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Edible Flowers And Ice Cubes

Try freezing edible flowers into ice cubes for a unique touch to your dinner party drinks.

a flower frozen into an ice cube inside a tall glass

Photo: thecameo (flickr)

Edible flowers can be frozen into ice cubes and used in cold drinks.

Many years ago when I first arrived in California from Australia to begin graduate studies in the mid 1960’s at the University of California at Santa Barbara, a kind colleague took me to dinner at the Ventura Inn. I have no memory of what I ate that evening,  but even after all of these years I can remember that the ice cubes in our drinks had flowers frozen in them. I was entranced!

Of course all edible flowers can be frozen this way and used in drinks, however, one must avoid poisonous flowers or flowers that have been exposed to pesticides.

The creative possibilities are seemingly endless with this fun trick! Imagine the fun of having a party and using a purple tablecloth and ice cubes in the water glasses with violets frozen into them. Or,  a Valentine’s Day dinner with rose petals frozen in the ice cubes and a splash of rose water in the water to tantalize the taste buds as well. However, I won’t try daffodils for Easter because they are so poisonous that even deer won’t eat them!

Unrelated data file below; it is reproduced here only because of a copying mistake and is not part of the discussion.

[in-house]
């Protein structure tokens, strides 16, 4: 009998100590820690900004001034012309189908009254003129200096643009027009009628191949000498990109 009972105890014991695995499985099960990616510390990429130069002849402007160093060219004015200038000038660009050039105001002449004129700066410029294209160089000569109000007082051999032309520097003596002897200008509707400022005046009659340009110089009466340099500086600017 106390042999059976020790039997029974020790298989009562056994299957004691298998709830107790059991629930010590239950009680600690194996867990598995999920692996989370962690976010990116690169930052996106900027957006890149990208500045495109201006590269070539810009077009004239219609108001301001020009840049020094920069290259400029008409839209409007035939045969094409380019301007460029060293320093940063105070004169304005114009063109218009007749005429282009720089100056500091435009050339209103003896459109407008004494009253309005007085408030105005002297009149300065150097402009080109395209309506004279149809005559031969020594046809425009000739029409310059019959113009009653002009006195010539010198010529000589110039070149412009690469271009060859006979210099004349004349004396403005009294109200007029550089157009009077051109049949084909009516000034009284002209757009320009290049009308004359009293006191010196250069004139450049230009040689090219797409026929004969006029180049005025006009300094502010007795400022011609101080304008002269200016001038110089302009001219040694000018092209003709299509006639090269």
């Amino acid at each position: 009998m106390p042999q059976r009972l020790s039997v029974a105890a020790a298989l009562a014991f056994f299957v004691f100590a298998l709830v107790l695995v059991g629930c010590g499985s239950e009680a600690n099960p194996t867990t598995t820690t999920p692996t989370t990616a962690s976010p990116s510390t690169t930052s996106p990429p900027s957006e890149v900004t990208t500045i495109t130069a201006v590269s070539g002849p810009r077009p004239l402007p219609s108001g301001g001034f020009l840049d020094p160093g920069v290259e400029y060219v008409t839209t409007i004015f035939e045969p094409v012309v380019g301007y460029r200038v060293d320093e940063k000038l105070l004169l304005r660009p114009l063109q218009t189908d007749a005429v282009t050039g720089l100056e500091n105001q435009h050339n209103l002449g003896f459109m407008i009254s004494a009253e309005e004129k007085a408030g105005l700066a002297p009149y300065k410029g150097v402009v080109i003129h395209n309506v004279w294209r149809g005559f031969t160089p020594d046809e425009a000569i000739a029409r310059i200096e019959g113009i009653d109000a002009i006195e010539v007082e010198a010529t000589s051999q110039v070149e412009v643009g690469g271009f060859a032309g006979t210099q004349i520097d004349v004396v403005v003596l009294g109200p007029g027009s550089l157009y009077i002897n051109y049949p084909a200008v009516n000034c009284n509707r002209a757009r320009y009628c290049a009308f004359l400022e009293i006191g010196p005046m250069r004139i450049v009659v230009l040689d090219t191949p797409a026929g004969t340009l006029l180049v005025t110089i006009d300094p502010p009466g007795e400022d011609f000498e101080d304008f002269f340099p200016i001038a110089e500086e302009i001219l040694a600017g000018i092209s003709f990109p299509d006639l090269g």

Recipe: Lavender Syrup

Lavender is edible and always safe. This syrup is often featured in old cookbooks:

  1. Mix together 1 cup of fine sugar with ¼ cup of pesticide-free lavender flowers and 2 oz of rose water
  2. Add this mixture to a cup of boiling water in a saucepan and simmer until the sugar dissolves
  3. Cool, strain and store in a glass container in a refrigerator for up to 2 weeks.
  4. Use a few drops in ice cubes or water to suggest the hint of the aroma of fresh flowers.
Moya Andrews

, originally from Queensland, Australia, served as Vice Chancellor for Academic Affairs and Dean of the Faculties at Indiana University until 2004. In the same year, Moya began hosting Focus on Flowers for WFIU. In addition, Moya does interviews for Profiles, is a member of the Bloomington Hospital Board, and authored Perennials Short and Tall from Indiana University Press.

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